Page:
Mitochondrial biogenesis and fission in axons in cell culture and animal models
of diabetic neuropathy.
Authors Vincent AM, Edwards JL, McLean LL, Hong Y, Cerri F, Lopez I, Quattrini A,
Feldman EL
Submitted By Eva Feldman on 5/6/2010
Status Published
Journal Acta Neuropathologica
Year 2010
Date Published 10/1/2010
Volume : Pages 120 : 477 - 489
PubMed Reference 20473509
Abstract Mitochondrial-mediated oxidative stress in response to high glucose is proposed
as a primary cause of dorsal root ganglia (DRG) neuron injury in the
pathogenesis of diabetic neuropathy. In the present study, we report a greater
number of mitochondria in both myelinated and unmyelinated dorsal root axons in
a well-established model of murine diabetic neuropathy. No similar changes were
seen in younger diabetic animals without neuropathy or in the ventral motor
roots of any diabetic animals. These findings led us to examine mitochondrial
biogenesis and fission in response to hyperglycemia in the neurites of cultured
DRG neurons. We demonstrate overall mitochondrial biogenesis via increases in
mitochondrial transcription factors and increases in mitochondrial DNA in both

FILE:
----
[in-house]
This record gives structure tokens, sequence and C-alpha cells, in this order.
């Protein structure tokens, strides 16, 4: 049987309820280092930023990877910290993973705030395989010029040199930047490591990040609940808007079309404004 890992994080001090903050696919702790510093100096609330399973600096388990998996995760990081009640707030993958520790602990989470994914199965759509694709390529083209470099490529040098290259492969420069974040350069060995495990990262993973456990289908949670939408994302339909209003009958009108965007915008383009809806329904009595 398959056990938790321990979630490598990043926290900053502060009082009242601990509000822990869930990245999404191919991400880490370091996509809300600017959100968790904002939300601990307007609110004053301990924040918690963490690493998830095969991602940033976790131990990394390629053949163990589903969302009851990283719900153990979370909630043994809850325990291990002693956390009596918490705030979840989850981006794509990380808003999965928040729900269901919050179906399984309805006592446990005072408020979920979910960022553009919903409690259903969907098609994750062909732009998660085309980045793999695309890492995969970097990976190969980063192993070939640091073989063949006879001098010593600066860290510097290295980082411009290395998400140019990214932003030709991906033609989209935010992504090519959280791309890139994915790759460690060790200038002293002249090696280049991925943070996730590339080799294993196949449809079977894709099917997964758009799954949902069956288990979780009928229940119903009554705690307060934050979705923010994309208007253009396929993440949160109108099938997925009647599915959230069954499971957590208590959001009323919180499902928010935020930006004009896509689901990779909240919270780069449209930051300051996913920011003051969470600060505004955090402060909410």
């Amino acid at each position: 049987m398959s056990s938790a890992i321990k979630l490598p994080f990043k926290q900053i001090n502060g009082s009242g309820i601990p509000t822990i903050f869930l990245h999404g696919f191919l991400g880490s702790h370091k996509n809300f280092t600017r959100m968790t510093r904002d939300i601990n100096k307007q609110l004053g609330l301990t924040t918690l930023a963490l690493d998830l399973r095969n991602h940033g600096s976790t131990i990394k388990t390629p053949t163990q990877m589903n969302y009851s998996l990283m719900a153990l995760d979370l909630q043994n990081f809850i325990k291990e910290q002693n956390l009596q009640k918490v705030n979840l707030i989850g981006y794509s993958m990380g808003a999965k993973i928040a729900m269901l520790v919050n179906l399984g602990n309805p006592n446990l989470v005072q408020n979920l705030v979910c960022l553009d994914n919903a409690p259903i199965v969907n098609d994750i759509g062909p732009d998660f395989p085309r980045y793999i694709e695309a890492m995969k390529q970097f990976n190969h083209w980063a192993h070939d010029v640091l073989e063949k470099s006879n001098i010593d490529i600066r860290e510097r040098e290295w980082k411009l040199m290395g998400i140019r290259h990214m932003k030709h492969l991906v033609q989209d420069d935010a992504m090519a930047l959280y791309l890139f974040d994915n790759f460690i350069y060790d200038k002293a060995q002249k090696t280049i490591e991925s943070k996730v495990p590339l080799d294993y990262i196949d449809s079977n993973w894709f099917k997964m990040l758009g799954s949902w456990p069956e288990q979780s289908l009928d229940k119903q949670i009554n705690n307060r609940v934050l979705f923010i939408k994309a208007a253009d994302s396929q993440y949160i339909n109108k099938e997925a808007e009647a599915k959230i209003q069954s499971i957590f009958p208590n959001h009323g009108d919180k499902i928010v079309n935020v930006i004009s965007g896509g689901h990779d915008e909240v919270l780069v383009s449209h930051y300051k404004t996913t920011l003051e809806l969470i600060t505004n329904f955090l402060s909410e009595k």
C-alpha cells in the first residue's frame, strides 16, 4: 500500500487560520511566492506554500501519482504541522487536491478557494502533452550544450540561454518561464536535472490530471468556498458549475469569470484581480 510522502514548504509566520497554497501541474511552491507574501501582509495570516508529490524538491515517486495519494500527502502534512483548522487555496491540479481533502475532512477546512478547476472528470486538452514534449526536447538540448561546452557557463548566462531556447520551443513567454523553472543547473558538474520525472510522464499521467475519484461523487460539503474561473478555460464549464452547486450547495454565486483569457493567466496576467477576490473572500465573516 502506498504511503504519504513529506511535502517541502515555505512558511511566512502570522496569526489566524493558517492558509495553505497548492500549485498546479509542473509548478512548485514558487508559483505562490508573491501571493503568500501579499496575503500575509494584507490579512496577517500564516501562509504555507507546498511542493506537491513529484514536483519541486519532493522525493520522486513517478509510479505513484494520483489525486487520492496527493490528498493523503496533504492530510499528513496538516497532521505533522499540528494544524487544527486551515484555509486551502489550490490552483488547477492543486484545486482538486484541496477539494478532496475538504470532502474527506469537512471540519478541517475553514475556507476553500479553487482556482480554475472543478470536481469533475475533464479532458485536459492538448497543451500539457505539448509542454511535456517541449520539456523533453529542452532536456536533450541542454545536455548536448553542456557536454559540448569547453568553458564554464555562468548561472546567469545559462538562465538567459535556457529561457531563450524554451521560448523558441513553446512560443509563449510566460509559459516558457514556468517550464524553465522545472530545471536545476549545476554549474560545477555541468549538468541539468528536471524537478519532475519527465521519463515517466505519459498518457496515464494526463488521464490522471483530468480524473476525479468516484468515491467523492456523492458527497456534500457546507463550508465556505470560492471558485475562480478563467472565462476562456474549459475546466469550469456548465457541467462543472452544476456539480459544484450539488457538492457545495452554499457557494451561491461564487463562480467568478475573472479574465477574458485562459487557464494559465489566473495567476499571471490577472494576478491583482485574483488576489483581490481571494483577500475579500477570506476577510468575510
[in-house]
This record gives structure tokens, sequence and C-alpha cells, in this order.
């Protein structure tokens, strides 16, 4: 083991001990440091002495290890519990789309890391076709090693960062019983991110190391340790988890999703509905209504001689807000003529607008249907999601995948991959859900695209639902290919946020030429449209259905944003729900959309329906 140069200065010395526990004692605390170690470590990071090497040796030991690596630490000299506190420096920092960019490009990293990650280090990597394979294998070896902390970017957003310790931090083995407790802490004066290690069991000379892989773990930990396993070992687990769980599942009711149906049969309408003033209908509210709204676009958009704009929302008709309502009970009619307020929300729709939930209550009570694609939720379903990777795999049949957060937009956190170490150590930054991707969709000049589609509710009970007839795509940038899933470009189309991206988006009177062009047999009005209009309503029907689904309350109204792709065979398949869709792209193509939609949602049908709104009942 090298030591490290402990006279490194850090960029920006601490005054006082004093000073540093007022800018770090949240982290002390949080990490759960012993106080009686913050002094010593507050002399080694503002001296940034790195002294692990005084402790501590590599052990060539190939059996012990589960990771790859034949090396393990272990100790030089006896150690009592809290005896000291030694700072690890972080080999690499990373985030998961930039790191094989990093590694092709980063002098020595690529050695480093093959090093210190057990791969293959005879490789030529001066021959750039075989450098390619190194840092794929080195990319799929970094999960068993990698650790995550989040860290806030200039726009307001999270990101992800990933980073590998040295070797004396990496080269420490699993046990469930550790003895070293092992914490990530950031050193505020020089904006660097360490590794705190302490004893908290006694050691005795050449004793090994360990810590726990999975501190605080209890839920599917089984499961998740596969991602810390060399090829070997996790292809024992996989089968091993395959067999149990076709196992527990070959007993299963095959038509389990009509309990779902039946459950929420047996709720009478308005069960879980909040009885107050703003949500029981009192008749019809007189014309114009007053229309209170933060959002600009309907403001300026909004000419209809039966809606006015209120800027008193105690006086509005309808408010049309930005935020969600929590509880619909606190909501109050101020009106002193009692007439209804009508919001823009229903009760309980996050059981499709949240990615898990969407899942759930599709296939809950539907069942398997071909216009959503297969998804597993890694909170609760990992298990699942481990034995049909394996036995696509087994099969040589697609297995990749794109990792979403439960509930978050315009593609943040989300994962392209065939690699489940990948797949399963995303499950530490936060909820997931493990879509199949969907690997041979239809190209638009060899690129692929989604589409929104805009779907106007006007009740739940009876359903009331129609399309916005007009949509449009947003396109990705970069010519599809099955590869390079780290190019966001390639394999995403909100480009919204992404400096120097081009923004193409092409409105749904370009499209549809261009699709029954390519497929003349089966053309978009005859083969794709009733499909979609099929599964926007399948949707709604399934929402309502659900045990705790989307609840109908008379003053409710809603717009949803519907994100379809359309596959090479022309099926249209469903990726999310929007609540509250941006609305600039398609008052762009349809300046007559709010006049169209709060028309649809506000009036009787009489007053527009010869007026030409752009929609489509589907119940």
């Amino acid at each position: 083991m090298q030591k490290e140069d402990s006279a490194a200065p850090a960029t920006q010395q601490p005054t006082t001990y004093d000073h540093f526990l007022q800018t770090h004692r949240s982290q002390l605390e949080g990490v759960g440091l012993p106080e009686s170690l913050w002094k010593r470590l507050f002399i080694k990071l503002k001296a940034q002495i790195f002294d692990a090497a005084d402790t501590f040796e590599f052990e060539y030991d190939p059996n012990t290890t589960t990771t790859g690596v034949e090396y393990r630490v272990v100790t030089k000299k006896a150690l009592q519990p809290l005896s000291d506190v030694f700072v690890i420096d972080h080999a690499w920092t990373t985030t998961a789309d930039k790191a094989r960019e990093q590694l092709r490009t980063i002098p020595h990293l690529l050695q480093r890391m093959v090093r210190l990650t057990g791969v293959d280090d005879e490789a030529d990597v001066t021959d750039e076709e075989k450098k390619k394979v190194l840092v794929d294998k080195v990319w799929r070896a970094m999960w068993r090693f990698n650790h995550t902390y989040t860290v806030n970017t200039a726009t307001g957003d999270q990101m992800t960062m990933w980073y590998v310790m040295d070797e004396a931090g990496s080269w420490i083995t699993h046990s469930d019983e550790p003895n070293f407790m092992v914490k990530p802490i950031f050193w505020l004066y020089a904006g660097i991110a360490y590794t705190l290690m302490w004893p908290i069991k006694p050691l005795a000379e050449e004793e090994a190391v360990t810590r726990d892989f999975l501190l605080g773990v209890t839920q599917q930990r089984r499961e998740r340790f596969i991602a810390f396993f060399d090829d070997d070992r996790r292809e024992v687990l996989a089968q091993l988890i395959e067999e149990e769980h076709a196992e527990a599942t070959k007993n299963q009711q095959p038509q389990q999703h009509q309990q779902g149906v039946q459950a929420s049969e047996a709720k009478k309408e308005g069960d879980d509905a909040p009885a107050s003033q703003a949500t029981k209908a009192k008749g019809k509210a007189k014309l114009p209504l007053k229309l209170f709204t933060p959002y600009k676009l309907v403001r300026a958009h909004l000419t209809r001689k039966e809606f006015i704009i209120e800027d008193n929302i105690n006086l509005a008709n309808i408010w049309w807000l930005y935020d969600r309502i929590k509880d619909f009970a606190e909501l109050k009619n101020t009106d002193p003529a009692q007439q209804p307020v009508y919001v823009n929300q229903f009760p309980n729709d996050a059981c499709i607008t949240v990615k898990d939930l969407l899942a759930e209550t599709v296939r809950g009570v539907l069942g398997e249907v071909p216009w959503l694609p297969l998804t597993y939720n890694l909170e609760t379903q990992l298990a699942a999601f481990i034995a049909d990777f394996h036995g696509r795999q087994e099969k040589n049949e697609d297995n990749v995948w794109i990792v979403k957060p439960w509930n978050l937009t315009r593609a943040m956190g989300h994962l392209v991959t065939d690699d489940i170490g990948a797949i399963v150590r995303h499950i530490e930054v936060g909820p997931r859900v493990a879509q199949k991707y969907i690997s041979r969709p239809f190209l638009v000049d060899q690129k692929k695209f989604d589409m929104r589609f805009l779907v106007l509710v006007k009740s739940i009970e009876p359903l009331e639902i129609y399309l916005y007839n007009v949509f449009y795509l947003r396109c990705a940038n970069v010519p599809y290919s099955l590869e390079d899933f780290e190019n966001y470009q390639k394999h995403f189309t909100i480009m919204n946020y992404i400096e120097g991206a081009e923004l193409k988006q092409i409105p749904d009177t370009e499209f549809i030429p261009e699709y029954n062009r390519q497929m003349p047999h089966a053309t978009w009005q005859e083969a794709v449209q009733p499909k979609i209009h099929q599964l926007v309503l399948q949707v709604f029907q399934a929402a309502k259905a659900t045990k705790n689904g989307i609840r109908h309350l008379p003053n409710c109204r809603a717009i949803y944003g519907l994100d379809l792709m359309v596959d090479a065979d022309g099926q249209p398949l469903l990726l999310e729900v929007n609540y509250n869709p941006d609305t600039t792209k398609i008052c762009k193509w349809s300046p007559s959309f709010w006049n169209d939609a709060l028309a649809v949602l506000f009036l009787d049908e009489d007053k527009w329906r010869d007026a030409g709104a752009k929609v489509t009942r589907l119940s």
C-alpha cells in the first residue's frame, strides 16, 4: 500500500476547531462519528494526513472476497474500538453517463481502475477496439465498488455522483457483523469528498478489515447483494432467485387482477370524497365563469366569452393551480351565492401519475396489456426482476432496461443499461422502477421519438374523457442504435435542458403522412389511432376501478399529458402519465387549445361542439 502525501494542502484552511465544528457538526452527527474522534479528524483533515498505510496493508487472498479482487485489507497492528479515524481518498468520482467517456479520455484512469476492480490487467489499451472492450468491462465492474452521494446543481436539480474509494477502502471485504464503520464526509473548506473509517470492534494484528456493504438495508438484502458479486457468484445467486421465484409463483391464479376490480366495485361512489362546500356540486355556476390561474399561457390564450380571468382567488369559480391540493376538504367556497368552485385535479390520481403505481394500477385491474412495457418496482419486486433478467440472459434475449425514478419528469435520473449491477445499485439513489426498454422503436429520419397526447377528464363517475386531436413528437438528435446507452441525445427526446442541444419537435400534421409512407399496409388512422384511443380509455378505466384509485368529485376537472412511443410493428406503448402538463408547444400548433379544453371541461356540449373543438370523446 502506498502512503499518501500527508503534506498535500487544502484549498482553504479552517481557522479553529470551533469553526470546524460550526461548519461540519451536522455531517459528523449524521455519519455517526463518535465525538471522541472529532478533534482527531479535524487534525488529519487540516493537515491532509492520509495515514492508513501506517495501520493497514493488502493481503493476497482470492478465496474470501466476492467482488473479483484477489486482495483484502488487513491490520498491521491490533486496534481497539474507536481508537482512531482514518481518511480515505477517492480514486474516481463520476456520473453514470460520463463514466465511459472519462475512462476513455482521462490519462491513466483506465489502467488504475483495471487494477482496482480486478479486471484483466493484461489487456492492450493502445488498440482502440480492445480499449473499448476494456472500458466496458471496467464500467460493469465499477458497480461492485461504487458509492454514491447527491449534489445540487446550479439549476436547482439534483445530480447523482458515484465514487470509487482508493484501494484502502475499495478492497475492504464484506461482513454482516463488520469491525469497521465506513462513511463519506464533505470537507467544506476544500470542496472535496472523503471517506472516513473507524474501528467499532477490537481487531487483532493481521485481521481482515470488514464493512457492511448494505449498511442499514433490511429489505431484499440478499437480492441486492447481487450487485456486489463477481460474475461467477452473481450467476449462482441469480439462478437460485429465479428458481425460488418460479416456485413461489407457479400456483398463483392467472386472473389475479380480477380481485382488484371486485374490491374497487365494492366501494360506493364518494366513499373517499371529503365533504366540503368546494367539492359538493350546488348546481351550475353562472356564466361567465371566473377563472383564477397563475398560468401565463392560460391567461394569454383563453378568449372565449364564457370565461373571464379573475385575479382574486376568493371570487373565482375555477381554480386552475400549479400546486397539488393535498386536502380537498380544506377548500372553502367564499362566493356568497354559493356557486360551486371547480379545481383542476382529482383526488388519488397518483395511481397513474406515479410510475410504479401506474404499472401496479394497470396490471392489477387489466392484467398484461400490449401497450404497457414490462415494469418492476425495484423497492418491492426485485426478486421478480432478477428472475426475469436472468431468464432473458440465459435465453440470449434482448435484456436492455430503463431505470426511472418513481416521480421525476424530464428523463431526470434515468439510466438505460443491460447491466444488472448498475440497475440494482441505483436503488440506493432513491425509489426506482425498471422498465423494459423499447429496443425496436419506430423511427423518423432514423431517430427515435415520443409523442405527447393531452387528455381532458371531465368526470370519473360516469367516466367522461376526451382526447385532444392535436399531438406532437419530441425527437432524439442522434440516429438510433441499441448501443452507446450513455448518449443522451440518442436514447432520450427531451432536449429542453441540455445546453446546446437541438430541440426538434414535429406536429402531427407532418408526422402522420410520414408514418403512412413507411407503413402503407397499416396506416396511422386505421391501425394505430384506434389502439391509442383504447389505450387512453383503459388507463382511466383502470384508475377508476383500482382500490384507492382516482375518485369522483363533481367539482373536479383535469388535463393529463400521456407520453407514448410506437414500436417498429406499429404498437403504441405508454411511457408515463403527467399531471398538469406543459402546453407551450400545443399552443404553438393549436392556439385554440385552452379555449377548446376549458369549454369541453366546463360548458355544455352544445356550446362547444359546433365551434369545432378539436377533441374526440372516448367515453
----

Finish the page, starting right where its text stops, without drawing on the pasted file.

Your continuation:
DRG neurons and axons. However, this process occurs over a longer time period
than a rapidly observed increase in the number of mitochondria in DRG neurites
that appears to result, at least in part, from mitochondrial fission. We
conclude that during acute hyperglycemia, mitochondrial fission is a prominent
response, and excessive mitochondrial fission may result in dysregulation of
energy production, activation of caspase 3, and subsequent DRG neuron injury.
During more prolonged hyperglycemia, there is evidence of compensatory
mitochondrial biogenesis in axons. Our data suggest that an imbalance between
mitochondrial biogenesis and fission may play a role in the pathogenesis of
diabetic neuropathy.

Investigators with authorship
Eva FeldmanUniversity of Michigan